Power supply bottlenecks
Author: Mario Schmidtgen
Germany misses targets
According to an analysis by management consultants McKinsey, Germany is missing its targets for the energy revolution. The McKinsey energy turnaround index also shows that the security of energy supply is endangered after the withdrawal from nuclear energy and coal.
German CO2 emissions were 866 million tons in 2018. This is around 116 million tons above the target for 2020. If development continues in the same way, the targets for 2020 will be reached eight years later and those for 2030 even with 16 years delay.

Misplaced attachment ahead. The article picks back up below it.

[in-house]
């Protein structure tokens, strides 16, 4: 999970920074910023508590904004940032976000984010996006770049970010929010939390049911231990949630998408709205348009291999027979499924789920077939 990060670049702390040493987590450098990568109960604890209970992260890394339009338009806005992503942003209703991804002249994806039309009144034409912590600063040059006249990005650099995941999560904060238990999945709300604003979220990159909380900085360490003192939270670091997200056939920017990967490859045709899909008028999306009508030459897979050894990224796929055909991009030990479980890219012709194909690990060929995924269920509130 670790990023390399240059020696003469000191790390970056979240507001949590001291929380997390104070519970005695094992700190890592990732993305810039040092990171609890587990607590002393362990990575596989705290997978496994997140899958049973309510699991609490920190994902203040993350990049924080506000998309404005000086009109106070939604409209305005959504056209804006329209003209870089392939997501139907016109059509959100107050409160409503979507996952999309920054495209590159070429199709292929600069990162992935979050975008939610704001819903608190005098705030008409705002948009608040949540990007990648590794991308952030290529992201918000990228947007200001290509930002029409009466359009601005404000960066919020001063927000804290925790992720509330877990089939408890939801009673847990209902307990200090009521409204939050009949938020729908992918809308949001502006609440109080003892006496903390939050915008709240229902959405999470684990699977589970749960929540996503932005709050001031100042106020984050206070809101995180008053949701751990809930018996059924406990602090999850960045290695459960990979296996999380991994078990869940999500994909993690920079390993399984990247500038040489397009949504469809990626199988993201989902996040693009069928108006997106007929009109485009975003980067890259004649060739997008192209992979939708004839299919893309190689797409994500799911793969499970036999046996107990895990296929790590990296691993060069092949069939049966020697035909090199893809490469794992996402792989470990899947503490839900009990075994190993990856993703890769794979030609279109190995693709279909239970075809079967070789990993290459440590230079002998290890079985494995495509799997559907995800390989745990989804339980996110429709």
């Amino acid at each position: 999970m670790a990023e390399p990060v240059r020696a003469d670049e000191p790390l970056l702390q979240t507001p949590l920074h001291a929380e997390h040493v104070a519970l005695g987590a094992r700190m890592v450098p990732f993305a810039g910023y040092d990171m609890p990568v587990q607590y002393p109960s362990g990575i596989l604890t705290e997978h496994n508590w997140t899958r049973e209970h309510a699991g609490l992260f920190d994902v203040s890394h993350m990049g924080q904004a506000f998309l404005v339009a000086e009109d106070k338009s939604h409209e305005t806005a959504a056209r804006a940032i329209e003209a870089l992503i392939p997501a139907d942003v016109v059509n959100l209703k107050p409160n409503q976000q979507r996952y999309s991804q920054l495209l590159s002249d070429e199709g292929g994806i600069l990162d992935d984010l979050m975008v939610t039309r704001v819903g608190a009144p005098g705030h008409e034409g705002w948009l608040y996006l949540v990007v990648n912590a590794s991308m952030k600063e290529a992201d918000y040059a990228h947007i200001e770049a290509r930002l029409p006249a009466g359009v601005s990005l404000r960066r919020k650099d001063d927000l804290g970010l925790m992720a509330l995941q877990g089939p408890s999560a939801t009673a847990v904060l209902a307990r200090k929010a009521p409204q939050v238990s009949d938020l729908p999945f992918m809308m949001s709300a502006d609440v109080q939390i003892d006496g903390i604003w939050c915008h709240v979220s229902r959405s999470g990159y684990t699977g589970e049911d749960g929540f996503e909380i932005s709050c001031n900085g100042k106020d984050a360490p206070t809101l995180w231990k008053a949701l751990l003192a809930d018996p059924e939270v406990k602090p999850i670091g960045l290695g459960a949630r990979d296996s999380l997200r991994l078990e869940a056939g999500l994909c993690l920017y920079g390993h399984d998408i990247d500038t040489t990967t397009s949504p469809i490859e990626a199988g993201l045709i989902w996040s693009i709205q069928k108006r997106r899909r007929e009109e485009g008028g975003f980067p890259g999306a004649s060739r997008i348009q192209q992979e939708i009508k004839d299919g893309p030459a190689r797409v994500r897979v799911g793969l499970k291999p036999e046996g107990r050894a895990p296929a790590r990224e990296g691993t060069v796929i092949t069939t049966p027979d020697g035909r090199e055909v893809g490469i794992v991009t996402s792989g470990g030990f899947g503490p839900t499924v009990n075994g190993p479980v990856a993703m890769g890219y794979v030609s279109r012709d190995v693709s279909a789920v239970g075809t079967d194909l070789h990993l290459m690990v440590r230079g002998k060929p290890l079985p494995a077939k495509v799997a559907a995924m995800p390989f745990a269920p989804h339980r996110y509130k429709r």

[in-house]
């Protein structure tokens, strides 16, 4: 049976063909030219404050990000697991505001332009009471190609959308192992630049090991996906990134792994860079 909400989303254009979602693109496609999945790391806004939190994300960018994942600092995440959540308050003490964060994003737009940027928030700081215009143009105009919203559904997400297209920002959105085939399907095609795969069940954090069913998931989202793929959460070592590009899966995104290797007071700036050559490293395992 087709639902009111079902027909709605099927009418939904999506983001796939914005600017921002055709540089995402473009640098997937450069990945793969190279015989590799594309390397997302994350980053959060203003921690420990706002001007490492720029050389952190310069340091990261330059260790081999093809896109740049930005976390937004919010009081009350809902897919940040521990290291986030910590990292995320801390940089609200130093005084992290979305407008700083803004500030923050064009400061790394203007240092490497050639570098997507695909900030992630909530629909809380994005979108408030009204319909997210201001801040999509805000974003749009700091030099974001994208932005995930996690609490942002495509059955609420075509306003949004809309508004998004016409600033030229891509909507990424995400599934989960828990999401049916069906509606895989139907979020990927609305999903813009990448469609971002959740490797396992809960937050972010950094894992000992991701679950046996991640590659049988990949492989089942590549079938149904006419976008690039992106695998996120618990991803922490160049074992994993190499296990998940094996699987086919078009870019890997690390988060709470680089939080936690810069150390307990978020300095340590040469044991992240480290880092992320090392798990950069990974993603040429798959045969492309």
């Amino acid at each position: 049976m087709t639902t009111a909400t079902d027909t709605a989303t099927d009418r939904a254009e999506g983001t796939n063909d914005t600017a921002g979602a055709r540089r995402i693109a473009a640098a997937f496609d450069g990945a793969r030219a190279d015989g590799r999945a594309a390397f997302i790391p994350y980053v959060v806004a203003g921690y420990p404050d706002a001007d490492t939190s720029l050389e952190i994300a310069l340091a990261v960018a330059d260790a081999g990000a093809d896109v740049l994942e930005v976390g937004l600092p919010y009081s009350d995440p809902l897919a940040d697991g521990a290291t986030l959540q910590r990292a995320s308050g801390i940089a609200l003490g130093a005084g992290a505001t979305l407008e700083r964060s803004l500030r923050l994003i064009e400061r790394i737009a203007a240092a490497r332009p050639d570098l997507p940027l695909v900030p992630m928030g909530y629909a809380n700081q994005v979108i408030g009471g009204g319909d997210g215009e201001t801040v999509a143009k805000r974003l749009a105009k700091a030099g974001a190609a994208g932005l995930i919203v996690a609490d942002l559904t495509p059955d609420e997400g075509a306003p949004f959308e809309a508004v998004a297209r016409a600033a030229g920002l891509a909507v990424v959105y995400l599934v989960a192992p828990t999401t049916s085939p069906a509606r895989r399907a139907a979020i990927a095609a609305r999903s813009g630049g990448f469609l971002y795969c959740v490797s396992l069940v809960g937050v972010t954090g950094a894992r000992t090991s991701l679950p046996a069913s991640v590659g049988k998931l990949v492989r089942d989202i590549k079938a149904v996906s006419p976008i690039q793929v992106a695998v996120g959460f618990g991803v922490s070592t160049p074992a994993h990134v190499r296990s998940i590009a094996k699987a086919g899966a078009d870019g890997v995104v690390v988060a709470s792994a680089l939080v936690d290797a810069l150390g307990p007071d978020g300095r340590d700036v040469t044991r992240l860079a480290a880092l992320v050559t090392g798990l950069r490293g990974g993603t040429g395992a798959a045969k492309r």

Most of the savings were achieved through electricity generation. The heating sector accounts for a smaller share.
According to the expert Thomas Vahlenkamp, “around 43 percent of the secured power will come from the grid” in the next ten years. Despite the progress made, this would lead to power supply problems.
It was predicted that 17 gigawatts of additional capacity would be needed by 2030 to rule out decommissioning and fluctuations.
If this is not the case, the first bottlenecks could already occur in the middle of the decade. These could worsen by 2030. In order to avoid imminent risks, flexible power plants would have to be built in addition to the expansion of renewable energies, and existing power plants would have to be maintained as a reserve.